Nine countries exceed the five benchmarks on average and are still progressing: Finland, Denmark, Sweden, the United Kingdom, Ireland, Poland, Slovenia, Norway and Iceland. Three countries, France, the Netherlands and Belgium, have average performance below the benchmarks and have stopped progressing in this respect. Lifelong learning is becoming a reality in Sweden, the United Kingdom, Denmark, Norway and Iceland, countries which have developed comprehensive and coherent lifelong learning strategies.
1] Low achievers in reading Benchmark: By 2010 the percentage of low achieving 15-year olds in reading literacy in the EU should decrease by at least 20% from 2000 levels.
Trends: In the EU (comparable data available for 18 countries) performance deteriorated from 21.3 % low performers in reading in 2000 to 24.1 % (girls: 17.6%, boys: 30.4%) in 2006.
Top performers: the top EU performer is Finland (4.8%), followed by Ireland (12.1%) and Estonia (13.6%). Cyprus and Malta have not yet participated in the survey.
Low performers: Romania (53.5%), Bulgaria (51.1%)
2] Early school leavers Benchmark: By 2010 a share of early school leavers of no more than 10% should be reached.
Trends: In EU 27 the share of early school leavers (population 18-24) declined from 17.6% in 2000 to 14.8% (females: 12.7%, males: 16.9%) in 2007.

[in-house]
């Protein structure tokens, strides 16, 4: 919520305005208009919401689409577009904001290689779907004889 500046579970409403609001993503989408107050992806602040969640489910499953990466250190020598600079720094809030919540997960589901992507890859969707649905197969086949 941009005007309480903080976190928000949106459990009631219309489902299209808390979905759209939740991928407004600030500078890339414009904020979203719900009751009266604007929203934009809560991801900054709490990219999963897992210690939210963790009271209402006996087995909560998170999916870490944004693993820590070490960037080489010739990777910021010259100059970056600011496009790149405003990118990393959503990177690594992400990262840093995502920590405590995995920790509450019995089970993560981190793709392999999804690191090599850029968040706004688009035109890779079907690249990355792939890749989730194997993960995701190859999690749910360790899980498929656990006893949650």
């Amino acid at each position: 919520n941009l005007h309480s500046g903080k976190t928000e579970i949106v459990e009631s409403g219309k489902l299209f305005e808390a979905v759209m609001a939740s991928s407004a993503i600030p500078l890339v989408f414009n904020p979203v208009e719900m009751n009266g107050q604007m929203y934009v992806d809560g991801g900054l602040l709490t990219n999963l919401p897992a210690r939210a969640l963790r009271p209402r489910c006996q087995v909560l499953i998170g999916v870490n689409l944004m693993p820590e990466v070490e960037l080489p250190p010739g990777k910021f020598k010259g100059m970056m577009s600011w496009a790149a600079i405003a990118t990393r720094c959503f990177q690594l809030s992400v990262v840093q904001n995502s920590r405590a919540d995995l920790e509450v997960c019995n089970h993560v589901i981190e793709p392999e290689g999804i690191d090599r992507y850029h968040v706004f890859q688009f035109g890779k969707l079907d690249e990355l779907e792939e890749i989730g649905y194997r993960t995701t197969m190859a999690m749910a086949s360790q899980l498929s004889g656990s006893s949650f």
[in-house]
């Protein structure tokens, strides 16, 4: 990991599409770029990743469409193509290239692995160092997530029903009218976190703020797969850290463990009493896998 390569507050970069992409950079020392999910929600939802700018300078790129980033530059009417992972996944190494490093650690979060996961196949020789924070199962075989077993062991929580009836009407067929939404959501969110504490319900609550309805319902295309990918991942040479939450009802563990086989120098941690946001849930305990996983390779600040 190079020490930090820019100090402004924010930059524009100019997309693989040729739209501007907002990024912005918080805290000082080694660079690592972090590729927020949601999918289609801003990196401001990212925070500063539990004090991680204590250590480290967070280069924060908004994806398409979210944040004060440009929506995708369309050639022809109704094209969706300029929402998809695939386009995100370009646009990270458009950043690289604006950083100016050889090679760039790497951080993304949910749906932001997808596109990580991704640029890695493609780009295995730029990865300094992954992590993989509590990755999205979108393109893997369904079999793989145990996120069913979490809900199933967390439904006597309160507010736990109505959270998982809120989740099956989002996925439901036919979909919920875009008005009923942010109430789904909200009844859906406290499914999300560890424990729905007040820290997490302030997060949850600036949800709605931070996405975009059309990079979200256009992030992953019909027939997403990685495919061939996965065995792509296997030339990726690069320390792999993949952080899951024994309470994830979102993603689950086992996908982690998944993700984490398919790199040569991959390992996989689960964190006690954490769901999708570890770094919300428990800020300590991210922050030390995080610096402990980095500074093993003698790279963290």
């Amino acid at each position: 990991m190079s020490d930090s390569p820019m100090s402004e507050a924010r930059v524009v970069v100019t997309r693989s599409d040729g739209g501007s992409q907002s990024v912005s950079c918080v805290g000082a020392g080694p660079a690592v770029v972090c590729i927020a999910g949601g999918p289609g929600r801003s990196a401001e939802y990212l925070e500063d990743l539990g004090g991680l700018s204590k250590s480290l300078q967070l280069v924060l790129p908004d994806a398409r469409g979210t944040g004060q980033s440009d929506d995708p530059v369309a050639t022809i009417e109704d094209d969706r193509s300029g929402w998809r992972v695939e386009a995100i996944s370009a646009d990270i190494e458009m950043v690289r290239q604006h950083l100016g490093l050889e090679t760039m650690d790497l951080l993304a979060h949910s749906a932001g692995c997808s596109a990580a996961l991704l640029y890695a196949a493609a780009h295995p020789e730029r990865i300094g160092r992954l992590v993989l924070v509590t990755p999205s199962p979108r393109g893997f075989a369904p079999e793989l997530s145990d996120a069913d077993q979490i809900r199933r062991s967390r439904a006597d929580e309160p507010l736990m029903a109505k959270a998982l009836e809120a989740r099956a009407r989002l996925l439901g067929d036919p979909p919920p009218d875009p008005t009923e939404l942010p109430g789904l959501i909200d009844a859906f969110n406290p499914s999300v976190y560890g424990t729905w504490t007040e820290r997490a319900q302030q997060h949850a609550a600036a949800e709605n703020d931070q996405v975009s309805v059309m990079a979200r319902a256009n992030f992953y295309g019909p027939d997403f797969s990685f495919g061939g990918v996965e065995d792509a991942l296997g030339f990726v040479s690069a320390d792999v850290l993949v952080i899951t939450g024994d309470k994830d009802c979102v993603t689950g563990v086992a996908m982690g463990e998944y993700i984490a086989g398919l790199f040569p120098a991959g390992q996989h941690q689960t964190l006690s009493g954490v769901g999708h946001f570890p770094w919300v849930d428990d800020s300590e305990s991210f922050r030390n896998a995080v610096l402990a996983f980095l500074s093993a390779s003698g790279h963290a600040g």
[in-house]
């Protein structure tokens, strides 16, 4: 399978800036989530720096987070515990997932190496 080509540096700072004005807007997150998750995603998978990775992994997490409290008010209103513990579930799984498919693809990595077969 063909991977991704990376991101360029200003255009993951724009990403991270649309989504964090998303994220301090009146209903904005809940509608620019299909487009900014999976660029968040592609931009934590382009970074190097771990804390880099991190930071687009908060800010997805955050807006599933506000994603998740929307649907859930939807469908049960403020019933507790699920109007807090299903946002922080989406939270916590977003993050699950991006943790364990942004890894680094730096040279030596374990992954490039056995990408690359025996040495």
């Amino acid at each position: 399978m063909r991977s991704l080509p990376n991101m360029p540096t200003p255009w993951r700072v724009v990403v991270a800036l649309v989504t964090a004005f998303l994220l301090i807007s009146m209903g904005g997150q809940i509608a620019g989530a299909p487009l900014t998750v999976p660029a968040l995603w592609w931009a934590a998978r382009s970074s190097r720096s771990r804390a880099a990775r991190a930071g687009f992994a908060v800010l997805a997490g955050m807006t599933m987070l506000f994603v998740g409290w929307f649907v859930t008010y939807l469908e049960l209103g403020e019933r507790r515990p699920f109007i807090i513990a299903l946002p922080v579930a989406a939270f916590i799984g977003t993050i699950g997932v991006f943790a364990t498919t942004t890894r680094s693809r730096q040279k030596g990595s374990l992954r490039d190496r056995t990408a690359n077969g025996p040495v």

Top performers: the best performers in the EU are the Czech Republic, Poland and Slovakia (plus probably Slovenia for which recent data are considered unreliable or uncertain).
Low performers: Malta, Portugal.
3] Upper secondary attainment Benchmark: By 2010 at least 85% of 22 year-olds in the EU should have should have completed upper secondary education.
Trends: Since 2000 upper secondary attainment in the EU increased slightly, from 76.6% of people aged 20-24 to 78.1% (females: 80.8%, males: 75.4%) in 2007.
Top performers: the top performers in the EU are the Czech Republic, Poland, Slovakia and Slovenia.
Low performers: Malta, Portugal
4] Maths, science & technology graduates Benchmark: The total number of MST graduates in the EU should increase by at least 15%, gender imbalance should decrease.
Trends: The number of MST graduates increased by 29% since 2000 and the female share from 30.7% to 31.6% in 2006.
Top performers: Growth since 2000: Poland; Gender balance: Estonia; MST graduates per 1,000 population 20-29: Ireland.
Low performers: Growth since 2000: Belgium, Slovenia; Gender balance: Austria, Netherlands; MST graduates per 1,000 population 20-29: Cyprus, Malta
5] Participation of adults in lifelong learning Benchmark: The EU average level of participation in lifelong learning should at least reach 12.5% of the working age population (25-64 age group).
Trends: On an EU level participation increased from 7.1% in 2000 to 9.7% (females: 10.6%, males: 8.8%) in 2007 (partly a result of breaks in time series around 2003).
Top performers: the best performer in the EU is Sweden (2006 data), followed by Denmark and the UK.
Low performers: Bulgaria, Romania